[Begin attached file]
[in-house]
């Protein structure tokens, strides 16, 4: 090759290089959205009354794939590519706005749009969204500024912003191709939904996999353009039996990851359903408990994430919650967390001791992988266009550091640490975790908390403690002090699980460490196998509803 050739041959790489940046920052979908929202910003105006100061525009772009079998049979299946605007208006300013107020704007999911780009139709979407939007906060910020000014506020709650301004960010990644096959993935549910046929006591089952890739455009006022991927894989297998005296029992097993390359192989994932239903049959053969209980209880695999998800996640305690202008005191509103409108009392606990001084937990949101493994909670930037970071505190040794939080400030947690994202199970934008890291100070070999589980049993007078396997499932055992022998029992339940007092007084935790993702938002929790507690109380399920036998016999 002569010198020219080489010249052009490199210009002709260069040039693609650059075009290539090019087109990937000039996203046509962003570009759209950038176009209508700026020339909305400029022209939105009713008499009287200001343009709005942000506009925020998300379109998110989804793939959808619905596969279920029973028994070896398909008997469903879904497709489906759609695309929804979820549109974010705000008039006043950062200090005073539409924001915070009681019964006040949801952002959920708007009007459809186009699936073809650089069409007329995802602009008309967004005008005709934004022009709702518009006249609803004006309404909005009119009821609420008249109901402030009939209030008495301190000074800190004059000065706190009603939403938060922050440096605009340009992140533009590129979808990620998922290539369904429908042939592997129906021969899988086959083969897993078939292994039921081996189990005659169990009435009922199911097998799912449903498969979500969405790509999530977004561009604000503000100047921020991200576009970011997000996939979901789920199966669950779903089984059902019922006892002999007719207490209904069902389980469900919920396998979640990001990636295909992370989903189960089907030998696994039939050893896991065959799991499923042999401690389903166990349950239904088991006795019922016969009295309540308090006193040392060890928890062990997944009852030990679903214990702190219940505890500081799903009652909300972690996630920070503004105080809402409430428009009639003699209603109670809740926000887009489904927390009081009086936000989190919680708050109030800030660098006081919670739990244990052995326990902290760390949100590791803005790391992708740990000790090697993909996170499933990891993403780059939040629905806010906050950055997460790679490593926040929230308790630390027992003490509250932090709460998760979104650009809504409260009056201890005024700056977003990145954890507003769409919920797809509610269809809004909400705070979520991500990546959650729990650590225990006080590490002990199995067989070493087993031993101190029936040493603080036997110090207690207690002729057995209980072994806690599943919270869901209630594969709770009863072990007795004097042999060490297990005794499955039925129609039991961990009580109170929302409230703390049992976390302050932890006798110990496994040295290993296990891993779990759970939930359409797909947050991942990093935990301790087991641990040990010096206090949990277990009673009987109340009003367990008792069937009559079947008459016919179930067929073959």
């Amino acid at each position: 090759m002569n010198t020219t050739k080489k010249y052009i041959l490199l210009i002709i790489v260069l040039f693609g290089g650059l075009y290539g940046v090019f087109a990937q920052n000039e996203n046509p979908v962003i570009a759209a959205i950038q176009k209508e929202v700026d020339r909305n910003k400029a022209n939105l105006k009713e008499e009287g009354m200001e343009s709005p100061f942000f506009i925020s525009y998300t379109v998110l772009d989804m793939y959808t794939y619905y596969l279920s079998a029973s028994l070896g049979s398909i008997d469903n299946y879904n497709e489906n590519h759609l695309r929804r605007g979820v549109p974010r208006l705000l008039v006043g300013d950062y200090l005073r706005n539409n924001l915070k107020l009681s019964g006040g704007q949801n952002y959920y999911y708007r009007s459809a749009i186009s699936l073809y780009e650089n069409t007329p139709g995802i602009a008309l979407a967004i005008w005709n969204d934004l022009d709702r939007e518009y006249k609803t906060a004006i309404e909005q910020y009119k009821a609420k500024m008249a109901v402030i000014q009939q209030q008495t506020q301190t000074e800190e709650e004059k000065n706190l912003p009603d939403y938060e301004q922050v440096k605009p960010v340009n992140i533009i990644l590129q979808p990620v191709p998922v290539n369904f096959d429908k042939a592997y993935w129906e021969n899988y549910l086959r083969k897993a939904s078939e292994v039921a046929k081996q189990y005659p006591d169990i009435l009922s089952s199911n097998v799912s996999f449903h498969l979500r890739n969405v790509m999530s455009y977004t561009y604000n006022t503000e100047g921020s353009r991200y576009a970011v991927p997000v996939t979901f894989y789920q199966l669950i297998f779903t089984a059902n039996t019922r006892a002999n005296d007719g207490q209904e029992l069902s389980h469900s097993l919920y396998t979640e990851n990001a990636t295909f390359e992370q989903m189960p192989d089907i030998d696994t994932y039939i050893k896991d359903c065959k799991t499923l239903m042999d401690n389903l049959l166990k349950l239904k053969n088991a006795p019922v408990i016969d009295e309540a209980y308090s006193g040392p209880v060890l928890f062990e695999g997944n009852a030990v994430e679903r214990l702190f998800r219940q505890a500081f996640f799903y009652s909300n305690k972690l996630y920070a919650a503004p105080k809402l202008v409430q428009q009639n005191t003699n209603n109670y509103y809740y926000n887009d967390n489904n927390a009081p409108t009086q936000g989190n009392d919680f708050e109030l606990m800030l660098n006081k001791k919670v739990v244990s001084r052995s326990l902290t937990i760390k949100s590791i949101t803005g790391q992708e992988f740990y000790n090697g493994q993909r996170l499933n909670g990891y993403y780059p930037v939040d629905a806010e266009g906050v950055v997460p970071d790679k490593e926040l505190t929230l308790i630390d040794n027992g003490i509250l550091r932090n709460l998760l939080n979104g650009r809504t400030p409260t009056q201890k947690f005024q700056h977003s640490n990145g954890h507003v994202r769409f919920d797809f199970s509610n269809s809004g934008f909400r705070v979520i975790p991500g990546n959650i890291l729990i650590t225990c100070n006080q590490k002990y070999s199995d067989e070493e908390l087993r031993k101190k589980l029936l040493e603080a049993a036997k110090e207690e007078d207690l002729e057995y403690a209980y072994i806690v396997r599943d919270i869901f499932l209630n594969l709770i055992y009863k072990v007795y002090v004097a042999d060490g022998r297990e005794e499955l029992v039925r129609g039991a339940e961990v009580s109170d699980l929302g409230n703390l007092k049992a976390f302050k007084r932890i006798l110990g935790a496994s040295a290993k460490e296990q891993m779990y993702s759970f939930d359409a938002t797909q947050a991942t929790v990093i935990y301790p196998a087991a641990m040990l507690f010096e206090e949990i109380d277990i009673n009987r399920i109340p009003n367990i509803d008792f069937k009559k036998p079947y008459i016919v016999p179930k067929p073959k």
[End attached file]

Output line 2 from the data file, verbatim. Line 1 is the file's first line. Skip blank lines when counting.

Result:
């Protein structure tokens, strides 16, 4: 090759290089959205009354794939590519706005749009969204500024912003191709939904996999353009039996990851359903408990994430919650967390001791992988266009550091640490975790908390403690002090699980460490196998509803 050739041959790489940046920052979908929202910003105006100061525009772009079998049979299946605007208006300013107020704007999911780009139709979407939007906060910020000014506020709650301004960010990644096959993935549910046929006591089952890739455009006022991927894989297998005296029992097993390359192989994932239903049959053969209980209880695999998800996640305690202008005191509103409108009392606990001084937990949101493994909670930037970071505190040794939080400030947690994202199970934008890291100070070999589980049993007078396997499932055992022998029992339940007092007084935790993702938002929790507690109380399920036998016999 002569010198020219080489010249052009490199210009002709260069040039693609650059075009290539090019087109990937000039996203046509962003570009759209950038176009209508700026020339909305400029022209939105009713008499009287200001343009709005942000506009925020998300379109998110989804793939959808619905596969279920029973028994070896398909008997469903879904497709489906759609695309929804979820549109974010705000008039006043950062200090005073539409924001915070009681019964006040949801952002959920708007009007459809186009699936073809650089069409007329995802602009008309967004005008005709934004022009709702518009006249609803004006309404909005009119009821609420008249109901402030009939209030008495301190000074800190004059000065706190009603939403938060922050440096605009340009992140533009590129979808990620998922290539369904429908042939592997129906021969899988086959083969897993078939292994039921081996189990005659169990009435009922199911097998799912449903498969979500969405790509999530977004561009604000503000100047921020991200576009970011997000996939979901789920199966669950779903089984059902019922006892002999007719207490209904069902389980469900919920396998979640990001990636295909992370989903189960089907030998696994039939050893896991065959799991499923042999401690389903166990349950239904088991006795019922016969009295309540308090006193040392060890928890062990997944009852030990679903214990702190219940505890500081799903009652909300972690996630920070503004105080809402409430428009009639003699209603109670809740926000887009489904927390009081009086936000989190919680708050109030800030660098006081919670739990244990052995326990902290760390949100590791803005790391992708740990000790090697993909996170499933990891993403780059939040629905806010906050950055997460790679490593926040929230308790630390027992003490509250932090709460998760979104650009809504409260009056201890005024700056977003990145954890507003769409919920797809509610269809809004909400705070979520991500990546959650729990650590225990006080590490002990199995067989070493087993031993101190029936040493603080036997110090207690207690002729057995209980072994806690599943919270869901209630594969709770009863072990007795004097042999060490297990005794499955039925129609039991961990009580109170929302409230703390049992976390302050932890006798110990496994040295290993296990891993779990759970939930359409797909947050991942990093935990301790087991641990040990010096206090949990277990009673009987109340009003367990008792069937009559079947008459016919179930067929073959």